Only 11 charges out of 300 calls to VPD's neighbourhood response team so far
VANCOUVER -- Vancouver police showed off the results of a new task force Thursday, just 11 days after it was formed.
The Neighbourhood Response Team (NRT) was formed in response to public criticism and a survey that found an overwhelming percentage of people who live or work in Vancouver are concerned about crime, which they believe has worsened.
CTV News Vancouver has learned that out of more than 300 calls to the team, which was formed specifically to address low-level crimes, only 11 charges have been recommended to Crown prosecutors.
The NRT is focused on what the Vancouver Police Department describes as “low-priority calls” for minor break-ins, nuisance calls and community safety issues in the downtown neighbourhoods of Yaletown, Chinatown, Strathcona and the Granville Street corridor.
A spokesperson said more than 300 calls for service have been referred to the task force since it was formed on Nov. 2. Those calls have resulted in 34 weapons seized, including everything from a slingshot to a replica firearm, batons and box-cutters, as well as a couple of makeshift shanks.
"These officers have done a great job focusing on street disorder as it's becoming a growing problem in this city. It's looking really good for the first 11 days," said Const. Tania Visintin, who described the team’s work as addressing what are typically low-priority calls that often end up not being addressed in the face of more serious crimes that are increasing in the city. “These lower level calls that we're speaking to, it would take longer for police to get to, but all these lower level calls eventually do add up and it becomes a problem and becomes a problem in the city in these neighbourhoods like Strathcona, along Granville Street and Yaletown."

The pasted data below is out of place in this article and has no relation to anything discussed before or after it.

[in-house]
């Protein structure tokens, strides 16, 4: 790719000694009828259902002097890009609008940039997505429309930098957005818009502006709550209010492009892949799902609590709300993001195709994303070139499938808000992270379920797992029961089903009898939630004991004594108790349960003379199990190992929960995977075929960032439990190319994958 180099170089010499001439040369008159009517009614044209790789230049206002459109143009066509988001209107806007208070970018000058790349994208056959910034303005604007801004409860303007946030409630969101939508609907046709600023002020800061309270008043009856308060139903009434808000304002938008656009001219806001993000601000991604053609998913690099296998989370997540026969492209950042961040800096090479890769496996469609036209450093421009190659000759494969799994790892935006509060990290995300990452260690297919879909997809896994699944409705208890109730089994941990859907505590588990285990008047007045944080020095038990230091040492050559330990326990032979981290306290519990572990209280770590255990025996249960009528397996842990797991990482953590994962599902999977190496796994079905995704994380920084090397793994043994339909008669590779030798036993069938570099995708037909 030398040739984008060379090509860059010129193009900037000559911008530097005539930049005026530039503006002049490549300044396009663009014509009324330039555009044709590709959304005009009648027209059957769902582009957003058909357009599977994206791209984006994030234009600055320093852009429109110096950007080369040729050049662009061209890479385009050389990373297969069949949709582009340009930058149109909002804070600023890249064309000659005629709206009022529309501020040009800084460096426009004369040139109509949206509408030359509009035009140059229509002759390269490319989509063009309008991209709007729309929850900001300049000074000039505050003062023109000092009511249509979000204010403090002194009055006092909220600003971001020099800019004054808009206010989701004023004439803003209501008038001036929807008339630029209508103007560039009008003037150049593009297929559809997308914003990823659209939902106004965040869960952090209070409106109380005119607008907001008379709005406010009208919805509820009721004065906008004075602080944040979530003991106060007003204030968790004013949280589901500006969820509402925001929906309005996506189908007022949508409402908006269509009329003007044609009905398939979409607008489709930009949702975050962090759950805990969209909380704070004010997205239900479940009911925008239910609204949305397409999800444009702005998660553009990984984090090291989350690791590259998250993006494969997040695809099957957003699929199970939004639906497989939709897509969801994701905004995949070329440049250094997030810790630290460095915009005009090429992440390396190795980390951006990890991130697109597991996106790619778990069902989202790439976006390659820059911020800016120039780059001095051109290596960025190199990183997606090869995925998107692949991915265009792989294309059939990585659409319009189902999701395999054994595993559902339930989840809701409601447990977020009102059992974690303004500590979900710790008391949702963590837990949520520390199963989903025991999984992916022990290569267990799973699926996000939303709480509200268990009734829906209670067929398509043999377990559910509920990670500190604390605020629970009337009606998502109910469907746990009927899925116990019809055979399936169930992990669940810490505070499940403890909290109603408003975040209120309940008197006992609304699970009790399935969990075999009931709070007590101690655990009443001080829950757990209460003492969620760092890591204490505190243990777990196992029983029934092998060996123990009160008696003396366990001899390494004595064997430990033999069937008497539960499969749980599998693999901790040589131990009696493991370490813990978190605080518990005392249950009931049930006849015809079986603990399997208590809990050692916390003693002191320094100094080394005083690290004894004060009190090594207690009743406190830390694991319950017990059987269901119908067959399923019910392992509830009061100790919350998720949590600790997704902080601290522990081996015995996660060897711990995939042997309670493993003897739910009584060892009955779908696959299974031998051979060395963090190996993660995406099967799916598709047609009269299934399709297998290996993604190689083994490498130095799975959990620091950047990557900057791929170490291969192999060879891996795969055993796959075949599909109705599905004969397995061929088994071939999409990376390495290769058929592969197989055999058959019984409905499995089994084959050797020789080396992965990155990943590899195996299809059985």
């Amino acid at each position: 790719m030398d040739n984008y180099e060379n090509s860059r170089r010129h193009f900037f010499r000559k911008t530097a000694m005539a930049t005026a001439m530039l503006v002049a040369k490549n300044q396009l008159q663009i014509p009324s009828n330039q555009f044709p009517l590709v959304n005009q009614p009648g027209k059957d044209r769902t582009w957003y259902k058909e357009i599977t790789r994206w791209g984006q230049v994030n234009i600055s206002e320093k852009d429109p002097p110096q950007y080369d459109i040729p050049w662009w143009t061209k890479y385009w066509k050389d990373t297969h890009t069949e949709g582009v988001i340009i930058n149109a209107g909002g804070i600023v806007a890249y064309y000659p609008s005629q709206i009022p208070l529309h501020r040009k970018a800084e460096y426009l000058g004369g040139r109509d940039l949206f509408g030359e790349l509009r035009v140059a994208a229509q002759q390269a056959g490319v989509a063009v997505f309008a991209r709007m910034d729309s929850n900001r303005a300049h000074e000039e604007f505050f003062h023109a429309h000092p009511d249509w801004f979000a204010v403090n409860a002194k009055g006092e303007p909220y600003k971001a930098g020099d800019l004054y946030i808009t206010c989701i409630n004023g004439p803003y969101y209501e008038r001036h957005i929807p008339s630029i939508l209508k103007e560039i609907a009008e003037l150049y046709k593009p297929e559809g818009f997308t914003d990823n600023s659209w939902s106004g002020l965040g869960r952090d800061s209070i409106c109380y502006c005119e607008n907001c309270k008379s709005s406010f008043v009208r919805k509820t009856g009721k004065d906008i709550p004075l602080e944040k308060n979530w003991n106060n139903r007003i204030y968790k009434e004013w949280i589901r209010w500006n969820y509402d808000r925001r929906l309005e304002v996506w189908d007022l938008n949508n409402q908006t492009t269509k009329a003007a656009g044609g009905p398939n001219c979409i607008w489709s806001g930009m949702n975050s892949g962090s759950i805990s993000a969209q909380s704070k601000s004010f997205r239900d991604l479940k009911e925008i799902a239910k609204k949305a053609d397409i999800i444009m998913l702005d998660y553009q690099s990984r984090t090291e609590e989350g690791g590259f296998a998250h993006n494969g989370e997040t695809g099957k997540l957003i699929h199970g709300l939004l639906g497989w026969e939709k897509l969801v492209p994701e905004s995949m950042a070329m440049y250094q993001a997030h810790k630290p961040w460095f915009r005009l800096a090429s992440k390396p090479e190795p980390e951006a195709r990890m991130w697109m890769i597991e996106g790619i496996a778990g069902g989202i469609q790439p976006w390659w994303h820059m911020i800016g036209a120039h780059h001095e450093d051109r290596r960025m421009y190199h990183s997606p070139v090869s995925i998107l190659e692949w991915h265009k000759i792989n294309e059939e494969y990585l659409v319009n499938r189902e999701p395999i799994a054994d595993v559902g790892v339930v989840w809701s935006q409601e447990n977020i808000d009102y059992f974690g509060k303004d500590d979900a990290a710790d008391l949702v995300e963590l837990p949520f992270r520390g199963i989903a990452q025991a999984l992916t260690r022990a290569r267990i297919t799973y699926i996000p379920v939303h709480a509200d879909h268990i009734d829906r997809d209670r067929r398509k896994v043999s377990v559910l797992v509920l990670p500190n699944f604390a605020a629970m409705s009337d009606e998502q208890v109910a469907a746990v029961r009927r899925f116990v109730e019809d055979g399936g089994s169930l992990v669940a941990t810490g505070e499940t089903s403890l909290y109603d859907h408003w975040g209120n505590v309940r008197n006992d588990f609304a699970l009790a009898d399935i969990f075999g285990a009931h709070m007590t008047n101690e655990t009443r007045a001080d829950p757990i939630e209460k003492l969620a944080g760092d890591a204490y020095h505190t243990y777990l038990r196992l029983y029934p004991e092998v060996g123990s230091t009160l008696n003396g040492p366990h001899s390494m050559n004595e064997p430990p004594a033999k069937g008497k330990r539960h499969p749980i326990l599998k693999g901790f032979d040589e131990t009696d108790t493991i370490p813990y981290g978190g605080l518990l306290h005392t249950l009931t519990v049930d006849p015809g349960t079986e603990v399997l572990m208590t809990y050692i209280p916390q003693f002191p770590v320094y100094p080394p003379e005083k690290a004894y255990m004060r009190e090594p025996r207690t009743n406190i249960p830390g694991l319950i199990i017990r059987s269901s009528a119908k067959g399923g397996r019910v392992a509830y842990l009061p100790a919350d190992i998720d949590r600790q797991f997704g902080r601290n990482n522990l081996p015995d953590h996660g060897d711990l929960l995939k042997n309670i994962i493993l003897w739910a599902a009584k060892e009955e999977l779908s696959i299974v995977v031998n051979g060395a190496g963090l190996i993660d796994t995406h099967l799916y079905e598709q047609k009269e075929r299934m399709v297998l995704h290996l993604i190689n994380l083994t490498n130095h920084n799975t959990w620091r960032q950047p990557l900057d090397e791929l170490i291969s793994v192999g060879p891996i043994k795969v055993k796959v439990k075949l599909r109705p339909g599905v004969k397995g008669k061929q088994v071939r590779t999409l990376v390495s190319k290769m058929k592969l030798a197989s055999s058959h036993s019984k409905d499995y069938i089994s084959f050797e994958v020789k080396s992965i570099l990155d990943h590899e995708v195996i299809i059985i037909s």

Visintin detailed three such cases undertaken by the NRT, including stopping a cyclist without a helmet who turned out to be riding a stolen bike, a trespasser at a fast food restaurant wanted on an outstanding warrant with several weapons on his person, and a community safety member who witnessed a man robbing a woman’s purse as it was happening.
When CTV News asked whether the enforcement efforts would simply move nuisance calls or petty crime to other parts of the city, treating the symptom rather than the underlying problems, the VPD insisted it is committed to tackling underlying issues with consideration for individual circumstances.
"Not only are we dealing with crimes that are happening or criminals that have these weapons, we're getting people connected with the hospital, to mental health workers,” said Visintin. “We're checking on people that are sleeping on the street just to make sure they're OK – not necessarily (to) move them along all the time, just to make sure they're doing OK."